The Commonweal's home has been the Saint Mane Theatre.
Pioneer Press theatre critic Dominic Papatola says the Saint Mane was built around 1890. It has no wings for side exits and a tiny, shallow stage with no pit.
"It was cramped, both for the patrons and for the actors," Papatola says. "And, not to put too fine a point on it, but it didn't smell very good. It was kind of musty."
It also sounded a bit like a tunnel as the actors words and the audiences reactions bounced off the concrete walls.
Patrons have come to the Commonweal, not for the fabulous sets and comfy seats, but for the creative work and smalltown, homey atmosphere. Still, in the new space, even a rehearsal for sounds better.
The new space has 191 seats and a thrust stage, placing the audience on three sides of the players. It feels grown-up in comparison to the St. Mane.
Executive Director Hal Cropp leads a tour.
"It is fabulous. It is a fabulous space," he says opening the theater doors.
He points out the high ceilings and expansive lighting grid. The building also has a library, a rehearsal space that mirrors the stage, large dressing rooms and a green room.
Cropp walks through the lobby. It's built with limestone from the region and the company had regional artist Karl Unnasch to cover the ceiling with art. There are farmtools and furniture. Toys too. Cropp points to "The Ark," a bedstand hanging overhead filled with model animals.
"It's said that this is now a lobby with hundreds of stories," Cropp says. "Each one of these objects has its own story attached to it. So people will be thinking about stories and then they will come into the theater and hear that night's story."
It's commonly held that Lanesboro is tourist destination because of the Root River bike trail and the Commonweal Theatre. Over the last 20 years the town has gone from a pretty but dusty town to a picturesque bed and breakfast destination.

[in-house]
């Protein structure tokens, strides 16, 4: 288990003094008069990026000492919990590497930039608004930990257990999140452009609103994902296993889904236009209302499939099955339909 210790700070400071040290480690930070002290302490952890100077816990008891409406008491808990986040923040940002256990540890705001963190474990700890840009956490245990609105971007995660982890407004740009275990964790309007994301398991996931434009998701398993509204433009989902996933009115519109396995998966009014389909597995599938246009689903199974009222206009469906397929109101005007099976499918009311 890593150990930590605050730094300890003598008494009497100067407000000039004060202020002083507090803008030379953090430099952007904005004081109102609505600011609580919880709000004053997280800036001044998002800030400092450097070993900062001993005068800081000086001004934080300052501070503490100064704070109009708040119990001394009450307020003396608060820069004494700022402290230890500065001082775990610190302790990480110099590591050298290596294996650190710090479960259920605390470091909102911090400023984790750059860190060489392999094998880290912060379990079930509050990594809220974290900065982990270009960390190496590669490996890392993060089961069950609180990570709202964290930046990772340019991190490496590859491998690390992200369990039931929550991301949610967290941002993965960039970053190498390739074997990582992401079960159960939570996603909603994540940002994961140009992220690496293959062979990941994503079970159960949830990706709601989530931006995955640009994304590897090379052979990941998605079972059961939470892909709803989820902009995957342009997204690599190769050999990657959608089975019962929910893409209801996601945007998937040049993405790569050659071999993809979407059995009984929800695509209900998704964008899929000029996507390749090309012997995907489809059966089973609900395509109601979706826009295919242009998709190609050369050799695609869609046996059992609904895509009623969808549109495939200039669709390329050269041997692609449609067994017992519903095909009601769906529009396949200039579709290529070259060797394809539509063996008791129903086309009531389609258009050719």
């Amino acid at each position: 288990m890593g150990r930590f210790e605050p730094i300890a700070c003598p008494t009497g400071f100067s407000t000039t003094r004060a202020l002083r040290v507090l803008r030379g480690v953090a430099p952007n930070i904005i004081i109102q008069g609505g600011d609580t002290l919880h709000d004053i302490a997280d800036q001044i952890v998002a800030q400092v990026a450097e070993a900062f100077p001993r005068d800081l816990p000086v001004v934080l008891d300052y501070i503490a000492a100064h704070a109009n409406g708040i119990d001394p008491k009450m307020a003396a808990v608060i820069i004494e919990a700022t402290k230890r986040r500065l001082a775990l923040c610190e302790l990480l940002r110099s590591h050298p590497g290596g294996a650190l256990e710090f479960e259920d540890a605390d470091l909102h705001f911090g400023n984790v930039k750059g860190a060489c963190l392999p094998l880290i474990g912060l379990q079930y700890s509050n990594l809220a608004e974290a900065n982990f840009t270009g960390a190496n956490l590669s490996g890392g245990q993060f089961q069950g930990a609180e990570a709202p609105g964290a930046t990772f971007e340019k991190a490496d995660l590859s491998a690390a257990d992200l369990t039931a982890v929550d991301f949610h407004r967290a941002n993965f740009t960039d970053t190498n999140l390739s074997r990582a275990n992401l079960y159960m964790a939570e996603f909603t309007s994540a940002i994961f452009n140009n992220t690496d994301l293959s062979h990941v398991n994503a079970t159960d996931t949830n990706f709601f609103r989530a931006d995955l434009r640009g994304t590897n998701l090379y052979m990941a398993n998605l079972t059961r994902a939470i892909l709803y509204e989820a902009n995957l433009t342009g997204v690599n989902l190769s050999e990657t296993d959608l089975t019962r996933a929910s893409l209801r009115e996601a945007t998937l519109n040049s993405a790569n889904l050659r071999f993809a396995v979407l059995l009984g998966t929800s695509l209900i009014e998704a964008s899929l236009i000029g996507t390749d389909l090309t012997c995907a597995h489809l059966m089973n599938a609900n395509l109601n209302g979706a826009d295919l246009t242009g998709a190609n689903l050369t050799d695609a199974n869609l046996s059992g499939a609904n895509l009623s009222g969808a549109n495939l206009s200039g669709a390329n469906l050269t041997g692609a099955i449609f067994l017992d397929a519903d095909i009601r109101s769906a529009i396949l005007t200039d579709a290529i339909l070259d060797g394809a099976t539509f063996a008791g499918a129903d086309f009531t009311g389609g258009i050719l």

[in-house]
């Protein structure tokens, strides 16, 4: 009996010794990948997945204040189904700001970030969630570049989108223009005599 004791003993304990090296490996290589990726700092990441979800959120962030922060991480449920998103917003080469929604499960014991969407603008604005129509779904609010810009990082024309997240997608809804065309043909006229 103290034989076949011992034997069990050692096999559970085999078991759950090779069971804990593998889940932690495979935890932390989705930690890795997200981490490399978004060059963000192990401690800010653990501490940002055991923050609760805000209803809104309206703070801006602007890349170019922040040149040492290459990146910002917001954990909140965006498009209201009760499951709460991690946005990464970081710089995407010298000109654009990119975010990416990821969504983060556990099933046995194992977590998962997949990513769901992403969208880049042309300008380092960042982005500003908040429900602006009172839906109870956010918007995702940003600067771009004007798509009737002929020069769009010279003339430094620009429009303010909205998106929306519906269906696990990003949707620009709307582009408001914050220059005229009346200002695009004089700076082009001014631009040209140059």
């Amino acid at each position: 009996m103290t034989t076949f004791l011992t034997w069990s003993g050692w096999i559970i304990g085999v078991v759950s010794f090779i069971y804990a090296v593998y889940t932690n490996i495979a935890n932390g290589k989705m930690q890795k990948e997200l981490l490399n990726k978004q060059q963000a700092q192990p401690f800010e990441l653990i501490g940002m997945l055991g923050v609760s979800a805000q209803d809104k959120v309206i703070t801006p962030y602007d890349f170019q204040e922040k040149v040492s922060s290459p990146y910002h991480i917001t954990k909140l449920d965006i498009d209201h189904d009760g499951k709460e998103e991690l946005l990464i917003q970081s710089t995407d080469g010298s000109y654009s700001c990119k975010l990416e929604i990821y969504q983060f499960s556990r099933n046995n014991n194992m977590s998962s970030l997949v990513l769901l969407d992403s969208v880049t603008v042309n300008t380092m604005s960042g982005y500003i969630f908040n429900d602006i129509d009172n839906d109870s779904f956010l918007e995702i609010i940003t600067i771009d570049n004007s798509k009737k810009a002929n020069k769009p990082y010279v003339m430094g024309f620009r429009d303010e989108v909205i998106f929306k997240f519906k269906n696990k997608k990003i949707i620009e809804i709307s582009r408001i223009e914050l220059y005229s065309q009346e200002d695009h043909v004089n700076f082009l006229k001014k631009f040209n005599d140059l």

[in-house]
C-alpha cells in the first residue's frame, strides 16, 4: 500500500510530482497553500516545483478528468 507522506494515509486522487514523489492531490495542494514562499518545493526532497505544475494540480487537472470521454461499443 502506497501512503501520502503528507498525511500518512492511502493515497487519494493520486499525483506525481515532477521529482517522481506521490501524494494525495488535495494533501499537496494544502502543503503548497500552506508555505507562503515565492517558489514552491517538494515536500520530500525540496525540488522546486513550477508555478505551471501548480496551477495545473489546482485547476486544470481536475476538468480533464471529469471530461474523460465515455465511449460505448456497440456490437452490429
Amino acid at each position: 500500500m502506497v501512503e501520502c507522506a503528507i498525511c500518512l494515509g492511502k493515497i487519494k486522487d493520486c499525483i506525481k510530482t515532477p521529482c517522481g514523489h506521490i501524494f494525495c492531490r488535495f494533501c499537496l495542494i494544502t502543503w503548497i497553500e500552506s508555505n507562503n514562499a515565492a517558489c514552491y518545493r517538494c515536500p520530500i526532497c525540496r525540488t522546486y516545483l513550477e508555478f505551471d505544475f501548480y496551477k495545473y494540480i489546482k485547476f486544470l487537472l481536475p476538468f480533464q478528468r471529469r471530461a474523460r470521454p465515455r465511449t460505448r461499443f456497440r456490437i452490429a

Nonetheless the majority of the Commonweal's audience comes from within 50 miles.
The new building significantly raises the stakes for the Commonweal. Facility costs will double. And it has 70 more seats to fill every night. Cropp says it was a risk to build the new theater. But the expansion was critical if the company wants to survive for another 20 seasons.
"We're not making a unique kind of theater," Cropp admits. "That's not what the company does. We do make it in a slightly unique kind of way."
Cropp says the theater survives because of the community's need for live theater and the need to attract visitors.
"That need's not going away," he says.
Theatergoers are also much needed hotel and dinner guests at Lanesboro's other businesses.
Theater critic Dominic Papatola says the new building may bring even more patrons to the Commonweal, but it likely will also mean the company may make safer content choices, just to fill the seats.
He says the new building may pose some identity challenges for the Commonweal, too.
"People want to come because they want to feel like they're going to this little secret place. On the other hand, there has to be a certain number of people who know about that secret place to make it successful," he says. "So the tipping point is how do you get that balance between, 'Yeah we're this cool small town,' without being commercial."
The Commonweal designed its new building to blend into the existing streetscape.
The theater's Hal Cropp says the new building is the prompt for other significant changes.
Founder Eric Bunge will return as managing director. Cropp will become artistic director. In the past the theater has taken a communal approach, but now Cropp and Bunge will make the decisions.
Cropp says while he may choose crowd-pleasers 60 percent of the season, he will be broadening the Commonweal's work for the rest of it.
He says next season the company will perform the Greek classic, "Antigone." It will also do "Harvey" with 11 cast members, a huge number for the Commonweal.